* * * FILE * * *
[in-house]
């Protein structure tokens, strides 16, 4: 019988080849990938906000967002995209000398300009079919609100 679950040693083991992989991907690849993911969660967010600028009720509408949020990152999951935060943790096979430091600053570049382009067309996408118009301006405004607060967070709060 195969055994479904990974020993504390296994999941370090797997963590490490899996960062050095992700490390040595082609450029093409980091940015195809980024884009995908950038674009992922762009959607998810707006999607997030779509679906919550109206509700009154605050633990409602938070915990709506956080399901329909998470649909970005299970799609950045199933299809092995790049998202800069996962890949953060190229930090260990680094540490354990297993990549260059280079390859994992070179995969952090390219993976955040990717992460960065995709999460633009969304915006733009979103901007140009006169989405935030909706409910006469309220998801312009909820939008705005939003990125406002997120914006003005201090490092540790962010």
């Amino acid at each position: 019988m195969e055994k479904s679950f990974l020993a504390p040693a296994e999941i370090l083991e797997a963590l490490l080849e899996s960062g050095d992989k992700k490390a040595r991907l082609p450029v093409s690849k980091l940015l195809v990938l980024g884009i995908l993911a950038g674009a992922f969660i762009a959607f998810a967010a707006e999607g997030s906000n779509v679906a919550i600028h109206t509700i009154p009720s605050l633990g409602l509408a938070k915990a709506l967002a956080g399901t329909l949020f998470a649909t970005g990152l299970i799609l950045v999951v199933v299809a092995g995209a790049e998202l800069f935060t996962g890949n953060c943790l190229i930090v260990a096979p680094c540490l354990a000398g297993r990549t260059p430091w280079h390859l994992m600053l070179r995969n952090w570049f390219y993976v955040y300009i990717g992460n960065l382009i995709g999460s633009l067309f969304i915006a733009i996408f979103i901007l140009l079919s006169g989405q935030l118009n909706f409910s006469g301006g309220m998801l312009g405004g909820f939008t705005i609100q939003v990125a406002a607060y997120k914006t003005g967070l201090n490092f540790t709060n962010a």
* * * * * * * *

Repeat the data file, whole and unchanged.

[in-house]
């Protein structure tokens, strides 16, 4: 019988080849990938906000967002995209000398300009079919609100 679950040693083991992989991907690849993911969660967010600028009720509408949020990152999951935060943790096979430091600053570049382009067309996408118009301006405004607060967070709060 195969055994479904990974020993504390296994999941370090797997963590490490899996960062050095992700490390040595082609450029093409980091940015195809980024884009995908950038674009992922762009959607998810707006999607997030779509679906919550109206509700009154605050633990409602938070915990709506956080399901329909998470649909970005299970799609950045199933299809092995790049998202800069996962890949953060190229930090260990680094540490354990297993990549260059280079390859994992070179995969952090390219993976955040990717992460960065995709999460633009969304915006733009979103901007140009006169989405935030909706409910006469309220998801312009909820939008705005939003990125406002997120914006003005201090490092540790962010």
């Amino acid at each position: 019988m195969e055994k479904s679950f990974l020993a504390p040693a296994e999941i370090l083991e797997a963590l490490l080849e899996s960062g050095d992989k992700k490390a040595r991907l082609p450029v093409s690849k980091l940015l195809v990938l980024g884009i995908l993911a950038g674009a992922f969660i762009a959607f998810a967010a707006e999607g997030s906000n779509v679906a919550i600028h109206t509700i009154p009720s605050l633990g409602l509408a938070k915990a709506l967002a956080g399901t329909l949020f998470a649909t970005g990152l299970i799609l950045v999951v199933v299809a092995g995209a790049e998202l800069f935060t996962g890949n953060c943790l190229i930090v260990a096979p680094c540490l354990a000398g297993r990549t260059p430091w280079h390859l994992m600053l070179r995969n952090w570049f390219y993976v955040y300009i990717g992460n960065l382009i995709g999460s633009l067309f969304i915006a733009i996408f979103i901007l140009l079919s006169g989405q935030l118009n909706f409910s006469g301006g309220m998801l312009g405004g909820f939008t705005i609100q939003v990125a406002a607060y997120k914006t003005g967070l201090n490092f540790t709060n962010a």